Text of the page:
Bob Dylan is a world famous folk rock singer/songwriter/guitarist/harmonicist (I'm so sorry) renowned for his powerful poetic and often socially critical lyrics, distinctive voice, and essentially creating the folk rock movement.
Robert Allen Zimmerman was born May 24,1941. That's before the bombing of Pearl Harbor, and he can still kick your ass and do your wife, which happen to be two of his favorite pasttimes so don't you think for a second that he won't make good on that offer. Born and raised in Minnesota, he yearned to move away, because, you know, its goddam Minnesota. So he dropped out of college and started playing guitar and singing in hope to get famous. You know, like all the cool kids were doing. In 1961, he moved to New York City, because hookers and gangs beat the shit out of Minnesota by a long shot.
He started playing clubs in New York, and got noticed when some guy writing for the New York Times wrote a good review of him. Still Zimmerman at this point, he got signed to Columbia Records. He also changed his name legally from Robert Zimmerman to Robert Dylan. When asked why, he responded that some people are born with the "wrong name" and "wrong parents". That's right, in the future Bob Dylan will decide what baby you get.
Got a problem with that? So did she. She got a fucking hippo baby.
In 1962, Bob Dylan signed a management contract with Albert Grossman. Later that year Dylan took his first trip to the UK, after some dude asked him to act in a televised play. With no prior experience, Bob Dylan accepted because he is Bob Dylan and well actually, he didn't have anything better to do at the time. At the end of the play however, he got to perform the song "Blowin' in the Wind", resulting in one of the first major performances of the song.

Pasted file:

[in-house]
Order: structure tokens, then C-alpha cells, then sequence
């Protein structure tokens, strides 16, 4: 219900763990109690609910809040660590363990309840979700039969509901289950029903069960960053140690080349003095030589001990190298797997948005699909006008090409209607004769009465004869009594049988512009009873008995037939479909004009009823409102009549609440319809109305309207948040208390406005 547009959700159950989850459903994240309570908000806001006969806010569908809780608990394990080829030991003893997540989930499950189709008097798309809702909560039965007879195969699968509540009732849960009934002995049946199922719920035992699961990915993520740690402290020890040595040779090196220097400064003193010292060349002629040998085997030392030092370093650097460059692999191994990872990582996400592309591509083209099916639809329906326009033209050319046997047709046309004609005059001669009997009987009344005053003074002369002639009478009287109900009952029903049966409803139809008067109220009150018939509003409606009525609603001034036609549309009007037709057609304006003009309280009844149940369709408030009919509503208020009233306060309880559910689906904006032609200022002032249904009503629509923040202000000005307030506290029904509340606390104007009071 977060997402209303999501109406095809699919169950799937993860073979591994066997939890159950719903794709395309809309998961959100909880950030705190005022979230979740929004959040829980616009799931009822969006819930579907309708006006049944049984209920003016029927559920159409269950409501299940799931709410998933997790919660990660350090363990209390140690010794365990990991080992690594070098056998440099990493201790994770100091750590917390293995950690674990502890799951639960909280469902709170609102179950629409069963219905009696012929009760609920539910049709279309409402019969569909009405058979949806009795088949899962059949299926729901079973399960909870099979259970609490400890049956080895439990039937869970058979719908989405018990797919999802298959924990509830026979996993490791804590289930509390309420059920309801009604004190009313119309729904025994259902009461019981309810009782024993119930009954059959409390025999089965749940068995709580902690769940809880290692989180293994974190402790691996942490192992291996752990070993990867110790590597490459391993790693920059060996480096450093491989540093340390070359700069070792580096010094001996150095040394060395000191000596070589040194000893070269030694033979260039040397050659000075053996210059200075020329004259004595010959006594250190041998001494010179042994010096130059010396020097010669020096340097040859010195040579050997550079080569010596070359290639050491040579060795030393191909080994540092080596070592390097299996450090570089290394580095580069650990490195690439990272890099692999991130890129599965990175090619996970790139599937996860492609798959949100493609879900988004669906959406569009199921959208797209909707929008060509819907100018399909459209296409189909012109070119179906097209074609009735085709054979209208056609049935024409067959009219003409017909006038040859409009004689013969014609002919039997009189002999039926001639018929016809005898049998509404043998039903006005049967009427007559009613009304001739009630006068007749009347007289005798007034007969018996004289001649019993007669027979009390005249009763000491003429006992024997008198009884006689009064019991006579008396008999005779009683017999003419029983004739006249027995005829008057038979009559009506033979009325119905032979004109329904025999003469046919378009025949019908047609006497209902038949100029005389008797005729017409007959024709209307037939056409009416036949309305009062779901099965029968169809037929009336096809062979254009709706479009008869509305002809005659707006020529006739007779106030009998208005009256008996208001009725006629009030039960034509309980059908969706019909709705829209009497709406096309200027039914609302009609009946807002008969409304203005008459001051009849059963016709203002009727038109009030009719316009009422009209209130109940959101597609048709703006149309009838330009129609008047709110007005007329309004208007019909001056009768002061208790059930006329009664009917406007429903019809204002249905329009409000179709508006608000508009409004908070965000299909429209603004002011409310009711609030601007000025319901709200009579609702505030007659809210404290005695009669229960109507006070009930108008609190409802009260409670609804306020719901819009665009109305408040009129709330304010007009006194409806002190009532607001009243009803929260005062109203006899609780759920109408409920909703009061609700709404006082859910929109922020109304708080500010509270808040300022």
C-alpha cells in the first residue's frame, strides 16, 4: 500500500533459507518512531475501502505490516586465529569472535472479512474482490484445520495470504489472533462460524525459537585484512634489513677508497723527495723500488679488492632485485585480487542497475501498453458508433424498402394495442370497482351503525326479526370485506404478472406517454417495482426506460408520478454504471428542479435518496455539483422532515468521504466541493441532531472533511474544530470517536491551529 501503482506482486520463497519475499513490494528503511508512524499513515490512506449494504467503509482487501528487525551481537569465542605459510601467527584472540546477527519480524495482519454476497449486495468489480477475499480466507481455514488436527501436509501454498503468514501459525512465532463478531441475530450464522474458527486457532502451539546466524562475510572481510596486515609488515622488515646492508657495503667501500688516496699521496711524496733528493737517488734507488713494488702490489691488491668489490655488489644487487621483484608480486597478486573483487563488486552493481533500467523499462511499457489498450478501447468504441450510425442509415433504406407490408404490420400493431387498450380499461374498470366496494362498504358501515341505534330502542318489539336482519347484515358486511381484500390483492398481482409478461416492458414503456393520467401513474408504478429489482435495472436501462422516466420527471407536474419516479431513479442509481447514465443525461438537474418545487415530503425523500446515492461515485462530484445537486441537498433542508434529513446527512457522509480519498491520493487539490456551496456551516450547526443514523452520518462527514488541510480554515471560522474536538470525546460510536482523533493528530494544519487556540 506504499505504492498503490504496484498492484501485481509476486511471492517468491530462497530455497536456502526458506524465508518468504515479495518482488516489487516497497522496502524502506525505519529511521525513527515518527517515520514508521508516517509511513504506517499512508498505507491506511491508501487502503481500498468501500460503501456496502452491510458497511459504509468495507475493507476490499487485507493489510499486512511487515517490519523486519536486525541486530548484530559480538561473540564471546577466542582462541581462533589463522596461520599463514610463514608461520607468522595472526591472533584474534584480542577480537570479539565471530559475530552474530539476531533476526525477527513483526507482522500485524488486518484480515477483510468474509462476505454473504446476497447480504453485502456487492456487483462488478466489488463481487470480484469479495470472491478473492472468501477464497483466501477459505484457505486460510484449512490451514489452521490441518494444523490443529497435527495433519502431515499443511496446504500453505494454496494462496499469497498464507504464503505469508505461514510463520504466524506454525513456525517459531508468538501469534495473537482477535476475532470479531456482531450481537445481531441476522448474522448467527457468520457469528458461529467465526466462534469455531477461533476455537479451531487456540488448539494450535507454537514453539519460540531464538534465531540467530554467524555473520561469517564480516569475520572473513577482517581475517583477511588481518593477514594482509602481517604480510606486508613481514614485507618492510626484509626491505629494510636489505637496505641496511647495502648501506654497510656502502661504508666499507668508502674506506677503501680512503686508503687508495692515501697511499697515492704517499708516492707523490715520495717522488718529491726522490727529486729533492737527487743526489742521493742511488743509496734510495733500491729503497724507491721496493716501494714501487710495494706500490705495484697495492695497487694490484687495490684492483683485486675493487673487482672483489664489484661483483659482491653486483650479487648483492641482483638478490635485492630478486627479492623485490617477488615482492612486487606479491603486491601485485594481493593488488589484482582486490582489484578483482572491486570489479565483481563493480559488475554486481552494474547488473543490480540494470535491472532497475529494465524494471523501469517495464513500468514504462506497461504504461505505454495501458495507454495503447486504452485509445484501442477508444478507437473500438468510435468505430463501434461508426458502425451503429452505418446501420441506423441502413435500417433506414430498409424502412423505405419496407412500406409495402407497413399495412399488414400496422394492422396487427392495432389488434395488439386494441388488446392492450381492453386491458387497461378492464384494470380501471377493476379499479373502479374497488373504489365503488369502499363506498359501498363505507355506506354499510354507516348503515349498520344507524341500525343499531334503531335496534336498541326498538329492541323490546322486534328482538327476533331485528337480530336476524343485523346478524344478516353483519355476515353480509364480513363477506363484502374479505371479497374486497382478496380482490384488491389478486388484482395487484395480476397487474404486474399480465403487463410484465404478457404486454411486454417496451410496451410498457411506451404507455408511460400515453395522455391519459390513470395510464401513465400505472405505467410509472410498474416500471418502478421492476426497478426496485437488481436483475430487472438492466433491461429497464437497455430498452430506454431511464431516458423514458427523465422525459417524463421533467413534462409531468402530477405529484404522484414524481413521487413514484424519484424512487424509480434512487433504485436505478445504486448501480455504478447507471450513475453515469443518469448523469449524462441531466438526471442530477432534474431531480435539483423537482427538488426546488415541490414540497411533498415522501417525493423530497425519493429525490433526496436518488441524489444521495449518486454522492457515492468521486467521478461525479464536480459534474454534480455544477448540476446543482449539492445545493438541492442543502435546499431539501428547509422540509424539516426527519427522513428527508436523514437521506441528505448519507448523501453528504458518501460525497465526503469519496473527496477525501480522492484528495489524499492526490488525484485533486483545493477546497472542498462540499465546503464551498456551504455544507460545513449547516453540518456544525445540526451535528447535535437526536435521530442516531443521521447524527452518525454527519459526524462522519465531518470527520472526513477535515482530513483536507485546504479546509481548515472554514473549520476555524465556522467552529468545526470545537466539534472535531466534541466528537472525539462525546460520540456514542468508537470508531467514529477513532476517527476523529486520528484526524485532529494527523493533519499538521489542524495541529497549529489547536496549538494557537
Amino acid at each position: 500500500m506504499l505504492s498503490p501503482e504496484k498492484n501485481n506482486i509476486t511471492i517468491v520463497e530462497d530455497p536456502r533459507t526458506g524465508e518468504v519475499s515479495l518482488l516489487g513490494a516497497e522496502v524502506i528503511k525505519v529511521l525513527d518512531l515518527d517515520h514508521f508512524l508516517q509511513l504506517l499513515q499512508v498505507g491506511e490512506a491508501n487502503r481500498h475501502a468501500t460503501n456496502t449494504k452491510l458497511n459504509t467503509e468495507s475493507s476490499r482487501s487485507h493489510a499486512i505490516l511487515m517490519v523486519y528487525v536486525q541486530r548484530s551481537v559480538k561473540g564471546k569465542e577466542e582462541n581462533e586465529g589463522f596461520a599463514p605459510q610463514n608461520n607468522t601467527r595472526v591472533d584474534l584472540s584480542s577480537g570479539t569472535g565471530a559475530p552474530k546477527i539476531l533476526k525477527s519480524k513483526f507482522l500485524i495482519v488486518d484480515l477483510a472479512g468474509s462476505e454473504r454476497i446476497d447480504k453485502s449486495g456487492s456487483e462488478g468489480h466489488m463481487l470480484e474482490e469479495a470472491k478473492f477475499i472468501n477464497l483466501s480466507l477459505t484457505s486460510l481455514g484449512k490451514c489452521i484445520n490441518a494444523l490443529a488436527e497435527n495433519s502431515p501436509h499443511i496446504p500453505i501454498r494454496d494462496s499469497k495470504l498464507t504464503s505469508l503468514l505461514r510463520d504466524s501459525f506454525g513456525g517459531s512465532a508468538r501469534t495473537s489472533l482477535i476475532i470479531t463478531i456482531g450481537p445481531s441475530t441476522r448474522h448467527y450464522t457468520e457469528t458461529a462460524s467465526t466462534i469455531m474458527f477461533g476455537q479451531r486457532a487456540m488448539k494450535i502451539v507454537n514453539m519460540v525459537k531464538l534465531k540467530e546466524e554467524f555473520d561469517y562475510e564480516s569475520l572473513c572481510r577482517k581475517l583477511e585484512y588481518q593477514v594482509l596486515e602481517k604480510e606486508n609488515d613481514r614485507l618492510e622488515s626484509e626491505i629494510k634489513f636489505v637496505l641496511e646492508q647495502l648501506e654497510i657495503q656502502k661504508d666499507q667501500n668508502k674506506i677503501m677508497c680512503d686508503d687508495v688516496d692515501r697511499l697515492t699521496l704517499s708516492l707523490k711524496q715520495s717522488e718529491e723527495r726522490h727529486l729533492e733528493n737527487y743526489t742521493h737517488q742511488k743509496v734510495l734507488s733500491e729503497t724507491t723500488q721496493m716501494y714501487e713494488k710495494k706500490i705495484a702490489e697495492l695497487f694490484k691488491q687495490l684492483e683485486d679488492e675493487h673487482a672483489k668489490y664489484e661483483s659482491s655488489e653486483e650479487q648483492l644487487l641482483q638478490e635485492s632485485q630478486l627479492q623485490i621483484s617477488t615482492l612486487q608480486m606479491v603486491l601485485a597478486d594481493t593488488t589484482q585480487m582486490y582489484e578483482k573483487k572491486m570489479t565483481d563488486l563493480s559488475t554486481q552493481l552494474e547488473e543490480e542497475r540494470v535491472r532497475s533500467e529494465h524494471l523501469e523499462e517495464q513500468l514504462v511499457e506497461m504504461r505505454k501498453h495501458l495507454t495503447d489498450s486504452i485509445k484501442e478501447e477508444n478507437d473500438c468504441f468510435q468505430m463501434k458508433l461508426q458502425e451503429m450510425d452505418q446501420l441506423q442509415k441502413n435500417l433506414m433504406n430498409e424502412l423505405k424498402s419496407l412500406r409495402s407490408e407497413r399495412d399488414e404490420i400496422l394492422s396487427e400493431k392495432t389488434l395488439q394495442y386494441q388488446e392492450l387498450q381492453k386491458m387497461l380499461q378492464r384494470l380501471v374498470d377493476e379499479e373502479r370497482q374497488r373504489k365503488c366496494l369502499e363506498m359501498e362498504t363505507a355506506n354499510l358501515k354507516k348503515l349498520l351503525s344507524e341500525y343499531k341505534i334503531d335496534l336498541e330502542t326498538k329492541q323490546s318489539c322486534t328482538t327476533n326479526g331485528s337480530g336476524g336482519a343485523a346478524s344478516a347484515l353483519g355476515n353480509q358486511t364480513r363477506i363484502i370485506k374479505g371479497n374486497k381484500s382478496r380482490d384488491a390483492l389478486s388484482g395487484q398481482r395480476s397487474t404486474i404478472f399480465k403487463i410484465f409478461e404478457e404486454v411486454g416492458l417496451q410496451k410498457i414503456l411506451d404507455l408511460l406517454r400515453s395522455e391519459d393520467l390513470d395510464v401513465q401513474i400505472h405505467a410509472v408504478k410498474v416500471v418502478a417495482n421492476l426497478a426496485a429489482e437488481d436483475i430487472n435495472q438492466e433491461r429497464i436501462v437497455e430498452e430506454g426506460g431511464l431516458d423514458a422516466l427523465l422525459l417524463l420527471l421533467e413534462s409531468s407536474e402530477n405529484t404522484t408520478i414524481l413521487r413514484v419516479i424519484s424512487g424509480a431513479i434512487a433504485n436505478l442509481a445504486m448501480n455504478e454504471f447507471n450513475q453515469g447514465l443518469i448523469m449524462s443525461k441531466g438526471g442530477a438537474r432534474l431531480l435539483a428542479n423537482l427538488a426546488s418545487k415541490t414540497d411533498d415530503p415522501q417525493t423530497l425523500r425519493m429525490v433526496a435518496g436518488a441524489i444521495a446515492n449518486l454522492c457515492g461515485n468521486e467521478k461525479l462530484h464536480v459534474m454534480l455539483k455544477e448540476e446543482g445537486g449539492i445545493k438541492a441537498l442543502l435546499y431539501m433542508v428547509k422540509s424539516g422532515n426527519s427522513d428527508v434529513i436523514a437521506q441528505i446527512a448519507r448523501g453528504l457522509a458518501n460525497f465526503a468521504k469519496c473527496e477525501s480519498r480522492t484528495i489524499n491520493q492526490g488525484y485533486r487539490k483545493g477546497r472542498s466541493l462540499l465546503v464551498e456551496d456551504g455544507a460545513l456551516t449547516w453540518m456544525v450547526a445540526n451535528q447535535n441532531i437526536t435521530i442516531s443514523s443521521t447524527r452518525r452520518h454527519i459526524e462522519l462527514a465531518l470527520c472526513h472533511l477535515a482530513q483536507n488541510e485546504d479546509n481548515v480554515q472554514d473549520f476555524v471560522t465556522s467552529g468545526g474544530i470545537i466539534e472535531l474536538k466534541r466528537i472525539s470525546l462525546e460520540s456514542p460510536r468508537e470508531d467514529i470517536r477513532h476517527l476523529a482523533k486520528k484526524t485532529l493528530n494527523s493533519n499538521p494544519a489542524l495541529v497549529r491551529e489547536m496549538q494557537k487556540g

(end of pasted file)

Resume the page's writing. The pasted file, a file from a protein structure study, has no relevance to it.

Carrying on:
Shortly before all of this, Dylan released his first album called, in a majestic burst of Dylan's famous artistic inspiration, Bob Dylan, which consisted of folk and blues. Dylan's second album, The Freewheelin' Bob Dylan was released in May of 1963. It was at this time that Bob Dylan was asked to play on the Ed Sullivan Show. When informed that the song he was scheduled to play, "Talkin' John Birch Society Blues", was deemed too "controversial", Bob Dylan walked out of the set. Presumably, he then jumped onto a motorcycle, picked up every hot chick within eight city blocks and brought them home to make sweet, rebellious musician love for four days straight.
In those days, you didn't just walk out of the Ed Sullivan Show, that shit made you famous, not at all similar to the way shows like MTV Cribs promote today's aspiring artists.
Although he totally could have been on Cribs, you can't see it, but there are soooo many Cadillacs behind those bushes.
It was around this time that people began to associate Bob Dylan with the growing protest movements of the early 60's. He began to develop a bad-boy rugged image, that of which he emphasized by often making public appearances smoking a ciggarette and wearing impossibly awesome shades. The 1964 The Times They Are a-Changin solidified Dylan's new persona in his music. Protest songs became a new cultural genre and he began performing and becoming popular with other notable artists such as Joan Baez, The Beatles, and Peter, Paul, and Mary. This led to the act of covering Bob Dylan's songs to become a trend among musicians. These covers ranged from completely epic (looking at you Hendrix), to God-awful stupid (that's a big ol' fuck you to you, Robert Palmer and your cover of I'll Be Your Baby Tonight)
Dylan caused big controversy during his acceptance speech of the Tom Paine award on behalf of The National Emergency Civil Liberties Committee. In his infinite creative wisdom, he compared his ideologies to that of the likes of Lee Harvey Oswald (to put this into perspective, President John F. Kennedy had not yet been dead for a month) and in a nutshell, called the committee a group of old, balding white men. He also went on to remark that fellow protesting Negroes "looked like none of my friends" and accepted the award on behalf of other individuals, despite his condemnation of the award itself. Seems like a strange way of fighting the establishment, but uhhh...hey we're not Bob Dylan.